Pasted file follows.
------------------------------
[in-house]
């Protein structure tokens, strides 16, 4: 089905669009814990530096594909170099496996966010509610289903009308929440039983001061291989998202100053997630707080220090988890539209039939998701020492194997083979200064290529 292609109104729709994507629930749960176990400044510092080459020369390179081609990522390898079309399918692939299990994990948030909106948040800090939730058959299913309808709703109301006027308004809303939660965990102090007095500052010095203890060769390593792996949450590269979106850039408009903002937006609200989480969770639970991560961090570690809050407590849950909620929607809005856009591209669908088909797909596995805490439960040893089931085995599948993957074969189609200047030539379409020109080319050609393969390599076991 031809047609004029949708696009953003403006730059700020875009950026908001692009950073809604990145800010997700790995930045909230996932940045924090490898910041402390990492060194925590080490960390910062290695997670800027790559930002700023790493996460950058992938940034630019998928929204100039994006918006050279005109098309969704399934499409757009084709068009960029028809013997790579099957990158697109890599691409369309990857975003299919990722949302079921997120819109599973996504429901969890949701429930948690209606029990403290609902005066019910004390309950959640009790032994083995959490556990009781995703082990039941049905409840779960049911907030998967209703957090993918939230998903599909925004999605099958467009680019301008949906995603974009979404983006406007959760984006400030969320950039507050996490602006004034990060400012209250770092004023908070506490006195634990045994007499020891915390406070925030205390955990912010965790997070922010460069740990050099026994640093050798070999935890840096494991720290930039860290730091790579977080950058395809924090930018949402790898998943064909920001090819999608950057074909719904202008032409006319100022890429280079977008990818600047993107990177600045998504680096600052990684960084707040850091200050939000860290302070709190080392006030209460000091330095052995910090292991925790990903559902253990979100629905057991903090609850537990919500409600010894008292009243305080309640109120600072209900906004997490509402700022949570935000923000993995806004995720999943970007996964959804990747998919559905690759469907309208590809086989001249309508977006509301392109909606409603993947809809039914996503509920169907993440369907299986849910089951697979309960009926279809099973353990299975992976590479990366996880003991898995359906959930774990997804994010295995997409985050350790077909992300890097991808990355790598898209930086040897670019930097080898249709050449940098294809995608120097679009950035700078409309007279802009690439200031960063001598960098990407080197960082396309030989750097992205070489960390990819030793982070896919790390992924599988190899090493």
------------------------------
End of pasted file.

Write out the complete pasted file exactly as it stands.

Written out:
[in-house]
């Protein structure tokens, strides 16, 4: 089905669009814990530096594909170099496996966010509610289903009308929440039983001061291989998202100053997630707080220090988890539209039939998701020492194997083979200064290529 292609109104729709994507629930749960176990400044510092080459020369390179081609990522390898079309399918692939299990994990948030909106948040800090939730058959299913309808709703109301006027308004809303939660965990102090007095500052010095203890060769390593792996949450590269979106850039408009903002937006609200989480969770639970991560961090570690809050407590849950909620929607809005856009591209669908088909797909596995805490439960040893089931085995599948993957074969189609200047030539379409020109080319050609393969390599076991 031809047609004029949708696009953003403006730059700020875009950026908001692009950073809604990145800010997700790995930045909230996932940045924090490898910041402390990492060194925590080490960390910062290695997670800027790559930002700023790493996460950058992938940034630019998928929204100039994006918006050279005109098309969704399934499409757009084709068009960029028809013997790579099957990158697109890599691409369309990857975003299919990722949302079921997120819109599973996504429901969890949701429930948690209606029990403290609902005066019910004390309950959640009790032994083995959490556990009781995703082990039941049905409840779960049911907030998967209703957090993918939230998903599909925004999605099958467009680019301008949906995603974009979404983006406007959760984006400030969320950039507050996490602006004034990060400012209250770092004023908070506490006195634990045994007499020891915390406070925030205390955990912010965790997070922010460069740990050099026994640093050798070999935890840096494991720290930039860290730091790579977080950058395809924090930018949402790898998943064909920001090819999608950057074909719904202008032409006319100022890429280079977008990818600047993107990177600045998504680096600052990684960084707040850091200050939000860290302070709190080392006030209460000091330095052995910090292991925790990903559902253990979100629905057991903090609850537990919500409600010894008292009243305080309640109120600072209900906004997490509402700022949570935000923000993995806004995720999943970007996964959804990747998919559905690759469907309208590809086989001249309508977006509301392109909606409603993947809809039914996503509920169907993440369907299986849910089951697979309960009926279809099973353990299975992976590479990366996880003991898995359906959930774990997804994010295995997409985050350790077909992300890097991808990355790598898209930086040897670019930097080898249709050449940098294809995608120097679009950035700078409309007279802009690439200031960063001598960098990407080197960082396309030989750097992205070489960390990819030793982070896919790390992924599988190899090493």